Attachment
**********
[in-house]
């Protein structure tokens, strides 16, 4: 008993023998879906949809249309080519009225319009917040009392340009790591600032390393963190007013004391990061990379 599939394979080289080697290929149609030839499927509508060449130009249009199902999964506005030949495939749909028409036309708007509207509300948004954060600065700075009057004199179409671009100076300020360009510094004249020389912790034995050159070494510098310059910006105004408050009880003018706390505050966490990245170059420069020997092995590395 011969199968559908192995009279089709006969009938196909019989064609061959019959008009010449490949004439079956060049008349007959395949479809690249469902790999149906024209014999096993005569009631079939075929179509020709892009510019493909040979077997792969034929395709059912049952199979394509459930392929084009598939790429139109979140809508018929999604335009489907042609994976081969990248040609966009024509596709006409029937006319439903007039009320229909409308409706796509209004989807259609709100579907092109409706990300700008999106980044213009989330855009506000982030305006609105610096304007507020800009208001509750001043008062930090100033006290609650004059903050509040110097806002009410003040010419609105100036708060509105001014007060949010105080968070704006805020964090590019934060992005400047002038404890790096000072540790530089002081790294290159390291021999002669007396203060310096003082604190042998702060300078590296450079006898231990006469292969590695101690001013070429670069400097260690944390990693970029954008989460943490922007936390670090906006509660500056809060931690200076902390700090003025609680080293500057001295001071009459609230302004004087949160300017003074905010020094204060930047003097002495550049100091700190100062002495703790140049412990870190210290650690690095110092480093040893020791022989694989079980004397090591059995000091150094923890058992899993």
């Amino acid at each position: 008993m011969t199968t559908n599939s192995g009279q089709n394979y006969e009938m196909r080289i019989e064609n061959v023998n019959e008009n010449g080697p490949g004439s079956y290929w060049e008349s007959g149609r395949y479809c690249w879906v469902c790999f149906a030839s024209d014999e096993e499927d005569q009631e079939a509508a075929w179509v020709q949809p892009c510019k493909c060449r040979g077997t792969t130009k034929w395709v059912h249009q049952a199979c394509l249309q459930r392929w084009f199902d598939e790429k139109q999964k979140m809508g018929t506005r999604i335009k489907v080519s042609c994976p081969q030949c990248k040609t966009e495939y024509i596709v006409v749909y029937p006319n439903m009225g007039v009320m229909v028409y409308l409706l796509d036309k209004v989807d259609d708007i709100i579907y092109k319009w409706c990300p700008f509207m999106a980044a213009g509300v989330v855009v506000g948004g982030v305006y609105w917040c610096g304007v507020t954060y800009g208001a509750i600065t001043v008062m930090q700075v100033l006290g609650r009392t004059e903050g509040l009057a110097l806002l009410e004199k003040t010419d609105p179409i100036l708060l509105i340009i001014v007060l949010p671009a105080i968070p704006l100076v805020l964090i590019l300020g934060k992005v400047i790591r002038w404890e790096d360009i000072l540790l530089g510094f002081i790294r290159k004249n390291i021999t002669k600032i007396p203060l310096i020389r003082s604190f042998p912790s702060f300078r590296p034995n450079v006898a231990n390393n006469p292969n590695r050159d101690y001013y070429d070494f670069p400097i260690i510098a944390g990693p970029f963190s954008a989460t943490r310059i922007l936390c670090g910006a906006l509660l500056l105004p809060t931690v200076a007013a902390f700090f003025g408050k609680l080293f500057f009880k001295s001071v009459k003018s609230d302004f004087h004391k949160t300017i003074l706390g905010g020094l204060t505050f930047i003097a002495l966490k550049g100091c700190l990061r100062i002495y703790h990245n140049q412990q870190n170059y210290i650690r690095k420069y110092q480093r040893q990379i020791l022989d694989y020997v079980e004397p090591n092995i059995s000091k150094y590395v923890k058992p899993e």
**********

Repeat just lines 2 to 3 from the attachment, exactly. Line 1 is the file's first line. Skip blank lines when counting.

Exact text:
């Protein structure tokens, strides 16, 4: 008993023998879906949809249309080519009225319009917040009392340009790591600032390393963190007013004391990061990379 599939394979080289080697290929149609030839499927509508060449130009249009199902999964506005030949495939749909028409036309708007509207509300948004954060600065700075009057004199179409671009100076300020360009510094004249020389912790034995050159070494510098310059910006105004408050009880003018706390505050966490990245170059420069020997092995590395 011969199968559908192995009279089709006969009938196909019989064609061959019959008009010449490949004439079956060049008349007959395949479809690249469902790999149906024209014999096993005569009631079939075929179509020709892009510019493909040979077997792969034929395709059912049952199979394509459930392929084009598939790429139109979140809508018929999604335009489907042609994976081969990248040609966009024509596709006409029937006319439903007039009320229909409308409706796509209004989807259609709100579907092109409706990300700008999106980044213009989330855009506000982030305006609105610096304007507020800009208001509750001043008062930090100033006290609650004059903050509040110097806002009410003040010419609105100036708060509105001014007060949010105080968070704006805020964090590019934060992005400047002038404890790096000072540790530089002081790294290159390291021999002669007396203060310096003082604190042998702060300078590296450079006898231990006469292969590695101690001013070429670069400097260690944390990693970029954008989460943490922007936390670090906006509660500056809060931690200076902390700090003025609680080293500057001295001071009459609230302004004087949160300017003074905010020094204060930047003097002495550049100091700190100062002495703790140049412990870190210290650690690095110092480093040893020791022989694989079980004397090591059995000091150094923890058992899993």
């Amino acid at each position: 008993m011969t199968t559908n599939s192995g009279q089709n394979y006969e009938m196909r080289i019989e064609n061959v023998n019959e008009n010449g080697p490949g004439s079956y290929w060049e008349s007959g149609r395949y479809c690249w879906v469902c790999f149906a030839s024209d014999e096993e499927d005569q009631e079939a509508a075929w179509v020709q949809p892009c510019k493909c060449r040979g077997t792969t130009k034929w395709v059912h249009q049952a199979c394509l249309q459930r392929w084009f199902d598939e790429k139109q999964k979140m809508g018929t506005r999604i335009k489907v080519s042609c994976p081969q030949c990248k040609t966009e495939y024509i596709v006409v749909y029937p006319n439903m009225g007039v009320m229909v028409y409308l409706l796509d036309k209004v989807d259609d708007i709100i579907y092109k319009w409706c990300p700008f509207m999106a980044a213009g509300v989330v855009v506000g948004g982030v305006y609105w917040c610096g304007v507020t954060y800009g208001a509750i600065t001043v008062m930090q700075v100033l006290g609650r009392t004059e903050g509040l009057a110097l806002l009410e004199k003040t010419d609105p179409i100036l708060l509105i340009i001014v007060l949010p671009a105080i968070p704006l100076v805020l964090i590019l300020g934060k992005v400047i790591r002038w404890e790096d360009i000072l540790l530089g510094f002081i790294r290159k004249n390291i021999t002669k600032i007396p203060l310096i020389r003082s604190f042998p912790s702060f300078r590296p034995n450079v006898a231990n390393n006469p292969n590695r050159d101690y001013y070429d070494f670069p400097i260690i510098a944390g990693p970029f963190s954008a989460t943490r310059i922007l936390c670090g910006a906006l509660l500056l105004p809060t931690v200076a007013a902390f700090f003025g408050k609680l080293f500057f009880k001295s001071v009459k003018s609230d302004f004087h004391k949160t300017i003074l706390g905010g020094l204060t505050f930047i003097a002495l966490k550049g100091c700190l990061r100062i002495y703790h990245n140049q412990q870190n170059y210290i650690r690095k420069y110092q480093r040893q990379i020791l022989d694989y020997v079980e004397p090591n092995i059995s000091k150094y590395v923890k058992p899993e």